A former abalone diver wants the architects of a new marine park to ban fishing at a white shark hot spot to stop filmmakers using bait to rile up the predators.
- The proposed South Coast Marine Park could stretch from near Bremer Bay to the South Australian border
- A former abalone diver thinks the marine park could be designed to stop filmmakers dropping bait in the water
- The WA Fishing Industry Council believes his idea would put further pressure on commercial fisheries
Salisbury Island, about 85 nautical miles south-east of Esperance on WA’s south coast, has held a special place in Marc Payne’s heart since he first went diving there in 1998 and found it teeming with white sharks.
The place is among conservation organisation Mission Blue’s designated “hope spots”, which are areas “scientifically identified as critical to the health of the ocean”.
Mr Payne said it was one of the world’s only shark hot spots that remained relatively untouched and free of activities such as eco-tourism and cage-diving.
But he said it was at risk from documentary makers using bait to chum the water and stir up sharks for their cameras.
“In Esperance, obviously, there’s a lot of issues with chumming and baiting sharks,” he said.
“A lot of people don’t like it — we’ve obviously got our shark attack issues in town.
“[And] scientifically there’s a massive amount of evidence to keep this place the way it is — where we don’t go there and change [shark] behaviour through baiting.”
Mr Payne, whose wife Shelley Payne is a Labor Party MLA, was not against all filming.
He has made shark documentaries in the area himself, with one university collaboration involving the use of baited cameras.
But he was against filmmakers who dropped large quantities of chum into the water column beside their boats, without clear ethical, scientific or community consideration.
The issue has caused tensions in the past, as some feared the use of chum led to sharks associating boats and humans with food.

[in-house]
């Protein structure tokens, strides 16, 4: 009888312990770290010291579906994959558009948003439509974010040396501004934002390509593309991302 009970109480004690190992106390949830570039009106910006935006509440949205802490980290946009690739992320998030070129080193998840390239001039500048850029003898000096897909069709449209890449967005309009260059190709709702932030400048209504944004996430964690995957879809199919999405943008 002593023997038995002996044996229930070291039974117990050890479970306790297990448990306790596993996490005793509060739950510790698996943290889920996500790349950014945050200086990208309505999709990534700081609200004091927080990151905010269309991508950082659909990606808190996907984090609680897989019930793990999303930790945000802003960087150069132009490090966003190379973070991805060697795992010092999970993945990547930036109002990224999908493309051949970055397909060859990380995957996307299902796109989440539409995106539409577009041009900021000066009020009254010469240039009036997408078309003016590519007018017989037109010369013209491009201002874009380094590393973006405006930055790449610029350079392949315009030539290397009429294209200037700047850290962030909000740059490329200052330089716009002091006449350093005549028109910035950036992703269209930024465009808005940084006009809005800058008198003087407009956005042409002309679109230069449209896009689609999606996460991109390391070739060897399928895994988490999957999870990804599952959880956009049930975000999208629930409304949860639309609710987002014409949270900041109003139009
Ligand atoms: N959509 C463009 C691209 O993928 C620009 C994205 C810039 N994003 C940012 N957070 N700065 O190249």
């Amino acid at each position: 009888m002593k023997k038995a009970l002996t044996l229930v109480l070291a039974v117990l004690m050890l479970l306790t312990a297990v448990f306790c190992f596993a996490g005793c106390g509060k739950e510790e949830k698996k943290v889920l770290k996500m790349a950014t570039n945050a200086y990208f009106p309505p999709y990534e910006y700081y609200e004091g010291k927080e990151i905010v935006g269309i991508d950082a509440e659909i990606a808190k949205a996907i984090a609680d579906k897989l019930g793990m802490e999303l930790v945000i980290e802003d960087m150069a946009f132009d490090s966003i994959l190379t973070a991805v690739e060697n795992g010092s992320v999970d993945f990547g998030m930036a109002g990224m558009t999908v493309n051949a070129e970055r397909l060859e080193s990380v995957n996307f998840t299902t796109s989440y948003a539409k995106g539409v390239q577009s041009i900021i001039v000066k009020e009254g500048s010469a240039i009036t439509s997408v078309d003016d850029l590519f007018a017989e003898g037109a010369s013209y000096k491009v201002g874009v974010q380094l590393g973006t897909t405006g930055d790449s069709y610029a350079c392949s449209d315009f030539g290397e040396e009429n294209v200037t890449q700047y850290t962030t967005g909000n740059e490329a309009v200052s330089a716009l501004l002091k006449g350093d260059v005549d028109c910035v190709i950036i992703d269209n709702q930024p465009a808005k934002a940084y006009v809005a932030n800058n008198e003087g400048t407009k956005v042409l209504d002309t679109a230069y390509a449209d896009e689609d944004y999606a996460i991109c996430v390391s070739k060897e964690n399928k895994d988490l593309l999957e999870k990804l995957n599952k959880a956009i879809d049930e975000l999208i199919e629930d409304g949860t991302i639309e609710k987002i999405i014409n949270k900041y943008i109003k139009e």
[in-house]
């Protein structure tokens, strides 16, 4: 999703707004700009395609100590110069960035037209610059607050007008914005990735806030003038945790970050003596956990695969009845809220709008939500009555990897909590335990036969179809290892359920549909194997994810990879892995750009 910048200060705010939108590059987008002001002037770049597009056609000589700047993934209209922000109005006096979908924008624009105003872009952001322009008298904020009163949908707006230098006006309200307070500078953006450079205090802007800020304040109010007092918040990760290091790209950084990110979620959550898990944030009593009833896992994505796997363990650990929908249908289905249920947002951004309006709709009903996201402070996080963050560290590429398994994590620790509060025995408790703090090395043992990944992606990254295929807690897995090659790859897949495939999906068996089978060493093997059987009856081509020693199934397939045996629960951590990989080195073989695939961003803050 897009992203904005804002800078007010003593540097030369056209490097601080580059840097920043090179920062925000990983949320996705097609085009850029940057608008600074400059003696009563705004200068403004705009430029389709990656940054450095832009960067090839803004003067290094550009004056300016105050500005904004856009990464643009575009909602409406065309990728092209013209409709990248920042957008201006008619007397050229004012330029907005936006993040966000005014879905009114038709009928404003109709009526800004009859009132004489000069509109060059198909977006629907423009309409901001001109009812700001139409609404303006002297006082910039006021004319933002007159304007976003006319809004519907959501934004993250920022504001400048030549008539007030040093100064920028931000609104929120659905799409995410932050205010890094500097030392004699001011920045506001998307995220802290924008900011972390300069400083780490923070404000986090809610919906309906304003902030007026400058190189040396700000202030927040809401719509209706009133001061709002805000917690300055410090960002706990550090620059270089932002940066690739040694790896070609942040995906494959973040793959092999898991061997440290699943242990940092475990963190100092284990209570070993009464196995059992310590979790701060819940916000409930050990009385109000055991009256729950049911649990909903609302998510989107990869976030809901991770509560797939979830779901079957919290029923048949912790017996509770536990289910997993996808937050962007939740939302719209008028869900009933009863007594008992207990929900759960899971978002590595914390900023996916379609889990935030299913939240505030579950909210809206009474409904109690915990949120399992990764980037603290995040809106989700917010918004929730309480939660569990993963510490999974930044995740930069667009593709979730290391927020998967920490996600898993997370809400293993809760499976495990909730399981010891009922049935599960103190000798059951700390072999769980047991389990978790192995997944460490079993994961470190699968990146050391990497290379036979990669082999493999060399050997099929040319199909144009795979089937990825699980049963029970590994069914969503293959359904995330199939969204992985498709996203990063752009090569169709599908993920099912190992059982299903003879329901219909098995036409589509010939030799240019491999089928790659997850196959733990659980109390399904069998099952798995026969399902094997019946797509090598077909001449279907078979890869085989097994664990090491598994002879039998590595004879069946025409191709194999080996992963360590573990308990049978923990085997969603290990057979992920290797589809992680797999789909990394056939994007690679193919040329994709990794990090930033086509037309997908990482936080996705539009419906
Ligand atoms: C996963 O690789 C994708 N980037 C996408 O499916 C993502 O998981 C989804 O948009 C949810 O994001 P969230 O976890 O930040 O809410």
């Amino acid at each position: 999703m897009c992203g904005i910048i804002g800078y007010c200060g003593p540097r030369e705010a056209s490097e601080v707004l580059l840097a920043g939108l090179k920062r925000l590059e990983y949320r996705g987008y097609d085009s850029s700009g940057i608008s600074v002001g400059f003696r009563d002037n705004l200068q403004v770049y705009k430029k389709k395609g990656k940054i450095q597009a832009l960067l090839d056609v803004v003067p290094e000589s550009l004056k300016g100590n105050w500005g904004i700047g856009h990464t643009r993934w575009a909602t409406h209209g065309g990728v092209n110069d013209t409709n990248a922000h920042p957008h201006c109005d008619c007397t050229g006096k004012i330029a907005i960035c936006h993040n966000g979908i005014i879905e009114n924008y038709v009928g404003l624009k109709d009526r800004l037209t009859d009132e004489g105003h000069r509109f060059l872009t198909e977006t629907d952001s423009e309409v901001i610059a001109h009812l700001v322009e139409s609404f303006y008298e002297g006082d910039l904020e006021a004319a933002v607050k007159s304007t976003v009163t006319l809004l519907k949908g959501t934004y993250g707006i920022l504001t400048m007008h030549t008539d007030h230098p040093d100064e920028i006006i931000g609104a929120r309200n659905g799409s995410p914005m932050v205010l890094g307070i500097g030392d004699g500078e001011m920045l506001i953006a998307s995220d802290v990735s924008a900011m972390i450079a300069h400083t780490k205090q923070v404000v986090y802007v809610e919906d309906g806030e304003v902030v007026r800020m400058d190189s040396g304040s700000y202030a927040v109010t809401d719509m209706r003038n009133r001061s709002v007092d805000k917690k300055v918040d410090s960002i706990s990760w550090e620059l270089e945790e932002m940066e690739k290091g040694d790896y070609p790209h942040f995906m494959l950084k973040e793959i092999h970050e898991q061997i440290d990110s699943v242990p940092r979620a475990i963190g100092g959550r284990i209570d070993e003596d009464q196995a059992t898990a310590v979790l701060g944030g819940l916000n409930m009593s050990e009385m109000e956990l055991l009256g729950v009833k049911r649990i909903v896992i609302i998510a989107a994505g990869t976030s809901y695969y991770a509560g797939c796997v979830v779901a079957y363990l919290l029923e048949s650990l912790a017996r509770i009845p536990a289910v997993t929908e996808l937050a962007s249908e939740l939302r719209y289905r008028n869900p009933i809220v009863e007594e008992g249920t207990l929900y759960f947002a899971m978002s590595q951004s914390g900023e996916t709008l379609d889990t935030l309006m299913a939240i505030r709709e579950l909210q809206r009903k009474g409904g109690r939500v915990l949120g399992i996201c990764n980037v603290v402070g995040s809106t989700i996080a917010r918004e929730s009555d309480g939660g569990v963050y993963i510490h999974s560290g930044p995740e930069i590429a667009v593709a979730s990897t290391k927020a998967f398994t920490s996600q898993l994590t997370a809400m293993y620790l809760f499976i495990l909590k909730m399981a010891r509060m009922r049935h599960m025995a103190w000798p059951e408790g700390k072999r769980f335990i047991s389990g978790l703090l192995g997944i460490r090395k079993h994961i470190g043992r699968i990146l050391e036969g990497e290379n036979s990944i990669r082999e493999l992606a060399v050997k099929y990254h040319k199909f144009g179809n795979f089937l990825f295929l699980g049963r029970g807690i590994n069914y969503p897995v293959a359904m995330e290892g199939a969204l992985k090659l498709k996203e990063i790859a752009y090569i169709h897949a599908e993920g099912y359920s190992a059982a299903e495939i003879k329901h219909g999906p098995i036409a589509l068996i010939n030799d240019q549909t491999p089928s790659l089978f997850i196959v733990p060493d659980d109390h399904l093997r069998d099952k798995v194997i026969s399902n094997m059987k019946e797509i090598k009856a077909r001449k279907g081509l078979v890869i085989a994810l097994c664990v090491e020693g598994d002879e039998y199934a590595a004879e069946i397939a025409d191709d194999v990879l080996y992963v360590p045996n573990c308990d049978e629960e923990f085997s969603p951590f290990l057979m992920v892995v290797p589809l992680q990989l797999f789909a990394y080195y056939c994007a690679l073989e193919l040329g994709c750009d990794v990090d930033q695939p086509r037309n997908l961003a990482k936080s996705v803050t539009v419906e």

A spokesperson from the Department of Primary Industries and Regional Development said the use of attractants was prohibited “while undertaking shark tourism on aquatic eco-tours or fishing tours”.
He said the department had banned the use of white shark attractants in certain locations, to take or attempt to take protected fish like white sharks and if it included blood or offal.
Mr Payne said a plan to create a new marine park provided the perfect opportunity to stamp out the practise around Salisbury.
Call for fishing ban
The state government and traditional owners are now drafting the South Coast Marine Park, which could stem from Bremer Bay through to the South Australian border.
Mr Payne said as part of that process, the waters around Salisbury Island could be declared a no fishing zone.
He believed that was the simplest way to prevent chumming, otherwise the use of bait in the fishing sector could create loopholes.
A department spokesperson did not comment on his claim, saying that as the marine park planning process was underway, he could not say what activities may be allowed or what permits may be required.
A spokesperson from the Department of Biodiversity, Conservation and Attractions said the protection status of areas of high value, such as Salisbury Island, would be considered in the park’s drafting.
Mr Payne said the move should have minimal impact on commercial operators, as it was already closed to the gill net fishery.
But WA Fishing Industry Council chief executive Darryl Hockey said a ban would create problems for other commercial fishermen as they would be forced to operate in a smaller area.
“Yes Salisbury Island is very important but there are hundreds of other islands along the coast that are also very important,” he said.
“If we start locking areas up that means that our fishers get less and less access to this resource which means in turn we end up importing more and more food from overseas — often from unsustainable sources.
“It’s important that we still have access to these areas to make sure they are fished carefully and lightly.”
He believed it would be possible to bring in a rule that banned chumming for filmmaking purposes but permitted commercial fishing.
Low-impact tourism opportunity
Mr Payne said stopping chumming would create low impact opportunities on the island.
He said it would be more attractive to top-tier filmmakers, who wanted to capture sharks authentically — using hidden cameras to film them going about their business rather than feeding on piles of bait.
He also said a virtual tourism experience could be created, where cameras were dropped underwater to live-stream to audiences all over the world.
“Then your schools, and your universities, and your authorities, and just the general public can log in and see this location without anyone even having to be there,” he said.
“I think that’s the step forwards with looking after environments like Salisbury in the future.”
He said the location’s value should not be determined just in monetary terms, but in environmental and educational.